Mending Damaged Feet And Damaged Trust
The middle-aged woman was a new patient in my office. Her sparse short hair told me she had recent chemotherapy. Her history confirmed she had been treated for breast cancer during the past three years. Then she slipped her shoes off and I immediately noticed severe hallux varus deformities on both feet. Her question was simple, “What has happened to my feet?”
She explained she had undergone bunion surgery in another state just before her breast cancer was diagnosed. The first toes protruded out at the first postoperative visit. Her surgeon was a well-trained young podiatrist whom she remembered screaming at a resident when she was coming out of sedation after surgery.
“He promised me my toes would return to a normal position but they never did.”
After her cancer was diagnosed, the breast surgery and chemotherapy became her top priority. She decided to deal with her feet later if she survived the cancer. By the time circumstances led to her move to my community, she was ravaged by the chemotherapy and impoverished. She was on welfare and living with friends. It was time to deal with her damaged feet.
People crippled by podiatric surgery are a difficult challenge. The first task is to rebuild trust. Many of these patients go to orthopedic surgeons and never trust podiatrists again. The orthopedists kindle this mistrust with smug self-righteousness. I am flattered and humbled at the same time when a podiatric cripple comes to me for help.
Part of rebuilding trust is not to point the blame at the other podiatrist. In this patient’s case, it was hard for me not to be critical. Complications happen to all of us but it angered me that her first podiatric surgeon lacked the courage to admit the complication and offer her a solution. Hallux varus would have been much easier to correct in the first weeks following her initial bunion surgery. She was not angry with him but only wanted answers and correction of her deformities.
I sent for her records from the first podiatrist and scheduled surgery to correct hallux varus. I attempted a fusion of her first MTPJ. I planned to do one side at a time so she could be off-weightbearing. Her severe osteoporosis made adequate fixation of the fusion impossible so I released the contractures of soft tissue at the medial aspect of the joint and secured correction with a K-wire. After I removed the wire four weeks later, her first toe was in a much improved alignment.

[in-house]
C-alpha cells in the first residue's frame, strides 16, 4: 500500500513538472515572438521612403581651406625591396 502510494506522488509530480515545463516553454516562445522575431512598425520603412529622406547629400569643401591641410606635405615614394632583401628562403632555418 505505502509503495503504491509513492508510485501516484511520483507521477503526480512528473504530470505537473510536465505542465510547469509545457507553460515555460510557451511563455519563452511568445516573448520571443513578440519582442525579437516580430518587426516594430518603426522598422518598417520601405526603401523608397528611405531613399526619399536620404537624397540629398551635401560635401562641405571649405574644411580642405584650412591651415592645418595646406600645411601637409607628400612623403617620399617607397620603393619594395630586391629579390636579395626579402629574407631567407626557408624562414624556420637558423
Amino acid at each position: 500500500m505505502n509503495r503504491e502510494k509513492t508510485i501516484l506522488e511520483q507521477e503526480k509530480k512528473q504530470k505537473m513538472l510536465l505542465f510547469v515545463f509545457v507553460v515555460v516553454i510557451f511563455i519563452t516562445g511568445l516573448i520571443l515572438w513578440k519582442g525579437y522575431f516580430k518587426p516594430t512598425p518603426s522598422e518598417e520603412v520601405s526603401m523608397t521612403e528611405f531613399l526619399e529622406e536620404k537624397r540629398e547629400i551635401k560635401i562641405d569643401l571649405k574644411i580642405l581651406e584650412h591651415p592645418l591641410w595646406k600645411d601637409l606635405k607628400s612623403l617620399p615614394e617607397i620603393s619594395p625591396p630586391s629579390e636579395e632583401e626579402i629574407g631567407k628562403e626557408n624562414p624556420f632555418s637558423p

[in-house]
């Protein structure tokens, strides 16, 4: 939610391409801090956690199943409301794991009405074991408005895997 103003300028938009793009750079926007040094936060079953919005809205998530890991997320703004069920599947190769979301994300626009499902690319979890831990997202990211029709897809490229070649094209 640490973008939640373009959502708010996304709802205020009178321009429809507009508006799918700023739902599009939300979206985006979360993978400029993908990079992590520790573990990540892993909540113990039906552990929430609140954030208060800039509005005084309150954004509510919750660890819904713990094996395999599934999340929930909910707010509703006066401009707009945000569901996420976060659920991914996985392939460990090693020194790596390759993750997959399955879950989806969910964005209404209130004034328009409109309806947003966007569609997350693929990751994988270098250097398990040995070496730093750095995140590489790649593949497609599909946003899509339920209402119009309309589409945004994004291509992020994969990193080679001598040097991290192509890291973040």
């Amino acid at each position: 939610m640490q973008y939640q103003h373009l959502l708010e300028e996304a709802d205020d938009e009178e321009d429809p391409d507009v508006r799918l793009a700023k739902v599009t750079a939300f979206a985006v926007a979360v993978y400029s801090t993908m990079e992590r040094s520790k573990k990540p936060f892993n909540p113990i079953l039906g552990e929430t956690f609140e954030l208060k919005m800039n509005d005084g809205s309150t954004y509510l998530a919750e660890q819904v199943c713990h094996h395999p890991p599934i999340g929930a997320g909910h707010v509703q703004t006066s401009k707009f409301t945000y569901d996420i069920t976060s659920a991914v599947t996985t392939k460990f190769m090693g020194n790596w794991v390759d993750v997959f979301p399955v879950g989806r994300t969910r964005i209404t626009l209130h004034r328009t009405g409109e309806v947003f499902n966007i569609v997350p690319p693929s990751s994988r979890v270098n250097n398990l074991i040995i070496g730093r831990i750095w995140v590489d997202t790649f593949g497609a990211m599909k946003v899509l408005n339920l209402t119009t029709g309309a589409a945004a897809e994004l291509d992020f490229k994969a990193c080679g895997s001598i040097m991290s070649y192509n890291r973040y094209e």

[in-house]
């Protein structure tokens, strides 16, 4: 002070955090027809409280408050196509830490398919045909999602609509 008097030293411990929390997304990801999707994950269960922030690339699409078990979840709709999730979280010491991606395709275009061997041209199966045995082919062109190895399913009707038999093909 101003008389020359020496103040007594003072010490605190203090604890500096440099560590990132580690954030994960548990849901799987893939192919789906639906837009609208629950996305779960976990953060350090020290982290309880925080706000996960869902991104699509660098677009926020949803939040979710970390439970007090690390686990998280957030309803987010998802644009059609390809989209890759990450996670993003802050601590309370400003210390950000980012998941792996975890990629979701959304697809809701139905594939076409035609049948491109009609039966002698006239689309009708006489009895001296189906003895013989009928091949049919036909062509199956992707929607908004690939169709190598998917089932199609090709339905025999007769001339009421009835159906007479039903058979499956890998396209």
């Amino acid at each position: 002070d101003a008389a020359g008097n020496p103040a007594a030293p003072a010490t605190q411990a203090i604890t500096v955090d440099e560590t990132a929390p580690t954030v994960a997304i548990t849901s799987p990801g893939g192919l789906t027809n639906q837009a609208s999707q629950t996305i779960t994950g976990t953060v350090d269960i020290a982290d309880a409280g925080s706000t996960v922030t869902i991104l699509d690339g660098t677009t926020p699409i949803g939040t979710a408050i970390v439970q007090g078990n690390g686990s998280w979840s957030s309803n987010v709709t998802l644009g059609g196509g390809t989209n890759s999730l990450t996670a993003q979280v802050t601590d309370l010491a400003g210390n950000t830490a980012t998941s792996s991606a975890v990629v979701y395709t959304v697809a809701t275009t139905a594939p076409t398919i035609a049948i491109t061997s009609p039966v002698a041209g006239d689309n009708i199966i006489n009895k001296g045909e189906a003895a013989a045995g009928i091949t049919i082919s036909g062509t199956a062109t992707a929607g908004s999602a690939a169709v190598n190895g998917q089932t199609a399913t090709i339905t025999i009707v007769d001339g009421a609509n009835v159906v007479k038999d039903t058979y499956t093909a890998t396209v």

She seemed happy with the result and planned to have the other side done a few months later. When I had requested her records from the first podiatrist, his office sent a small unpaid balance from her care to a collection agency. She wanted my advice on whether to sue him. The forced collection angered her along with the realization that he had been dishonest about the complication.
I talked with her at length and, in the end, she admitted she would settle for an apology from the first podiatrist and wanted him to write off her unpaid balance. I promised to contact the other doctor and try to arrange this.
When I called his office, the receptionist told me he was too busy to come to the phone. I explained the call was crucial to his professional and financial future. He told me he did not remember the patient and performed the surgery through a clinic where he no longer worked. I told him about the hallux varus and told him what she wanted. He agreed to write off the bill and call her.
It has been nearly a year. I corrected the other side a few months ago. The patient has not heard from the collection agency again. The first podiatrist never did call her. She is not angry with him anymore. She has had to accept many hardships in her life and her foot problem was small by comparison.
That podiatrist probably doesn’t realize how lucky he is. Lying to a patient about a serious postoperative complication could have cost him his license. In my state, it would have. The malpractice settlement would have been six figures.
This woman who has suffered so much has been a wonderful example of strength and graciousness. It has been my profound pleasure to help her through this difficult, painful and unnecessary complication of a botched operation.
She knows I write for this magazine and all podiatrists receive it. She asked me to write this article to help her achieve closure. Patients injured by our care want above all for us to hear and understand them. This one’s for you, Cindy.
Dr. McCord (pictured) is a Diplomate wtih the American Board of Podiatric Surgery. He practices at the Centralia Medical Center in Centralia, Wash.